In an aggressive statement against FXCM, Darwinex, a UK-based social trading broker and asset manager, said that it has terminated all business partnerships with the FX broker after the US regulators found that it was taking positions opposite its retail customers.
Darwinex, which offers a hybrid of social related copy trading solutions, said that it would stop serving its US clients through operating as an IB for FXCM. However, the company added that it will do its very best to find alternative arrangements going forward, and even told its traders to recommend their preferred execution venue.
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The company said in a statement: “Unfortunately, one of our partners whom we negotiated to serve as Introducing Broker to (for US Traders Only who could list DARWINS on the Darwin Exchange in return), was (keyword “was”) FXCM – regarded as an established, credible broker in the USA up until February 06, 2017 when they were banned by the CFTC for taking positions against their clients.”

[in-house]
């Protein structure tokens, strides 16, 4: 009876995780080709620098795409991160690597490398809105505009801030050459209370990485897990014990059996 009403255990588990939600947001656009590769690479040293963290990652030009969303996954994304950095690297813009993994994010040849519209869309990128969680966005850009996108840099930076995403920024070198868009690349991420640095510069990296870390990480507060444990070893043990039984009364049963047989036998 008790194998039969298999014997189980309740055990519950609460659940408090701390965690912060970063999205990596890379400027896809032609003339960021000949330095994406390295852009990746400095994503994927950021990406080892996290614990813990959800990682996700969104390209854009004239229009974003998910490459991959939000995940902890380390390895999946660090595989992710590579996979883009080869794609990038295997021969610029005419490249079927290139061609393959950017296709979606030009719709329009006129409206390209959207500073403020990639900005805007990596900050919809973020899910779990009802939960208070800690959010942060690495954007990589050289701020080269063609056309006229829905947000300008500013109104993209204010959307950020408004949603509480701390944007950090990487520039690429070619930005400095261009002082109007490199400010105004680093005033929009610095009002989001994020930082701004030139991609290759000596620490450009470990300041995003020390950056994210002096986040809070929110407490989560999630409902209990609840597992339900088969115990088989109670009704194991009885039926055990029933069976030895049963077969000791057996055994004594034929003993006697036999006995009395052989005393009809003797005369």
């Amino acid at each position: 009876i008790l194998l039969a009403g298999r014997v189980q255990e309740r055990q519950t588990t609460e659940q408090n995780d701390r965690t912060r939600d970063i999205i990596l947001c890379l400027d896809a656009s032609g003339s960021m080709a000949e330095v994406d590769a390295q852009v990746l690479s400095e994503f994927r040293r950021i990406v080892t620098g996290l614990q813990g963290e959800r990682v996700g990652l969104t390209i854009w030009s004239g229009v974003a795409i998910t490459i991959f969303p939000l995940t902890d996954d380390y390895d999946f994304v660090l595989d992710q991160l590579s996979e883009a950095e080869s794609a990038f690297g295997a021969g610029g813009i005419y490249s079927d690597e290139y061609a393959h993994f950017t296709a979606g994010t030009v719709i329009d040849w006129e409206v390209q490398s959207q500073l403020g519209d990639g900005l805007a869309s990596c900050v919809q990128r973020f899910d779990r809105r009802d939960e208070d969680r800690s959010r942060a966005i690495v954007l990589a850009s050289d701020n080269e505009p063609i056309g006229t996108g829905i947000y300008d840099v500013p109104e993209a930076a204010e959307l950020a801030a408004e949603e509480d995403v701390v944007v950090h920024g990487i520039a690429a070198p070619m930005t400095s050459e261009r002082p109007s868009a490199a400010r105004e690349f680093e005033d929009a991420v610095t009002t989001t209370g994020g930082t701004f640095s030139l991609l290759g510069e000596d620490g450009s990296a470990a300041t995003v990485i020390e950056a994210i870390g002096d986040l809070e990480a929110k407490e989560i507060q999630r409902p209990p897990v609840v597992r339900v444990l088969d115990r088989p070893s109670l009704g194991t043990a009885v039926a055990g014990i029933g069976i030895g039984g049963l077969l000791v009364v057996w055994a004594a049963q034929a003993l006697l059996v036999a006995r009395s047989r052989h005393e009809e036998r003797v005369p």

It’s worth mentioning that Darwinex in essence offers a similar concept with its trade copying and social trading networks, but this is through its unique approach. Instead of the trades being copied, the company allows traders to use their trading strategy as well as profit from it by attracting investors to invest in their DARWINs (a standardized risk version of their trading strategy). The value of the DARWINs goes up or down and the trader can sell them at any stage to stop following or investing in the trader.
The CFTC today issued an order settling charges against FXCM and its founding managers for engaging in fraudulent activities with respect to telling its retail customers they used a ‘No Dealing Desk’ order execution model, while in fact FXCM was routing orders through a market maker that was actually supported and controlled by FXCM.
There were several other charges against the forex giant, but the gist was that the retail broker and its officers would be permanently barred from the industry and could no longer operate in the US. FXCM also agreed to pay a $7 million fine.